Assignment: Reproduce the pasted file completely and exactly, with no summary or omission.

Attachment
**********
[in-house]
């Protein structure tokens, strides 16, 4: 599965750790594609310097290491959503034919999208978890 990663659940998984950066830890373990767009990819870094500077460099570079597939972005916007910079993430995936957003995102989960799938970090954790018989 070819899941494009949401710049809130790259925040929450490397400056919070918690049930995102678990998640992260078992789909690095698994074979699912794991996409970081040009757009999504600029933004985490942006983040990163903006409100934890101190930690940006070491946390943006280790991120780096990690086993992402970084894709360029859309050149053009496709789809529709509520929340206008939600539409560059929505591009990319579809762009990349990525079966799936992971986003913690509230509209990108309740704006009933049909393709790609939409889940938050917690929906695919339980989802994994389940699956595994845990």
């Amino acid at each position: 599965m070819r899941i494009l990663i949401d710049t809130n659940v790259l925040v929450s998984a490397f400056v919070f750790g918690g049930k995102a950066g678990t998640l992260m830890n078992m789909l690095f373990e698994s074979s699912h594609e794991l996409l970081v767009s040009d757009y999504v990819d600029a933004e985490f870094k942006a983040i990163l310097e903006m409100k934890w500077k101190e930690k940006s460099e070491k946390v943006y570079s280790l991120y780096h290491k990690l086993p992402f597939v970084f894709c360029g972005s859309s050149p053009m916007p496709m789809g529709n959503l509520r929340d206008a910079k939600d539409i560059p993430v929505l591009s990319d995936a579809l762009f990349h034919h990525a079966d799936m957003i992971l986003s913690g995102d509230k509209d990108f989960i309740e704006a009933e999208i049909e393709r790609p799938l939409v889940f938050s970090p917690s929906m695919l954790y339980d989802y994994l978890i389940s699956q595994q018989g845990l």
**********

[in-house]
């Protein structure tokens, strides 16, 4: 599965750790594609310097290491959503034919999208978890 990663659940998984950066830890373990767009990819870094500077460099570079597939972005916007910079993430995936957003995102989960799938970090954790018989 070819899941494009949401710049809130790259925040929450490397400056919070918690049930995102678990998640992260078992789909690095698994074979699912794991996409970081040009757009999504600029933004985490942006983040990163903006409100934890101190930690940006070491946390943006280790991120780096990690086993992402970084894709360029859309050149053009496709789809529709509520929340206008939600539409560059929505591009990319579809762009990349990525079966799936992971986003913690509230509209990108309740704006009933049909393709790609939409889940938050917690929906695919339980989802994994389940699956595994845990």
């Amino acid at each position: 599965m070819r899941i494009l990663i949401d710049t809130n659940v790259l925040v929450s998984a490397f400056v919070f750790g918690g049930k995102a950066g678990t998640l992260m830890n078992m789909l690095f373990e698994s074979s699912h594609e794991l996409l970081v767009s040009d757009y999504v990819d600029a933004e985490f870094k942006a983040i990163l310097e903006m409100k934890w500077k101190e930690k940006s460099e070491k946390v943006y570079s280790l991120y780096h290491k990690l086993p992402f597939v970084f894709c360029g972005s859309s050149p053009m916007p496709m789809g529709n959503l509520r929340d206008a910079k939600d539409i560059p993430v929505l591009s990319d995936a579809l762009f990349h034919h990525a079966d799936m957003i992971l986003s913690g995102d509230k509209d990108f989960i309740e704006a009933e999208i049909e393709r790609p799938l939409v889940f938050s970090p917690s929906m695919l954790y339980d989802y994994l978890i389940s699956q595994q018989g845990l």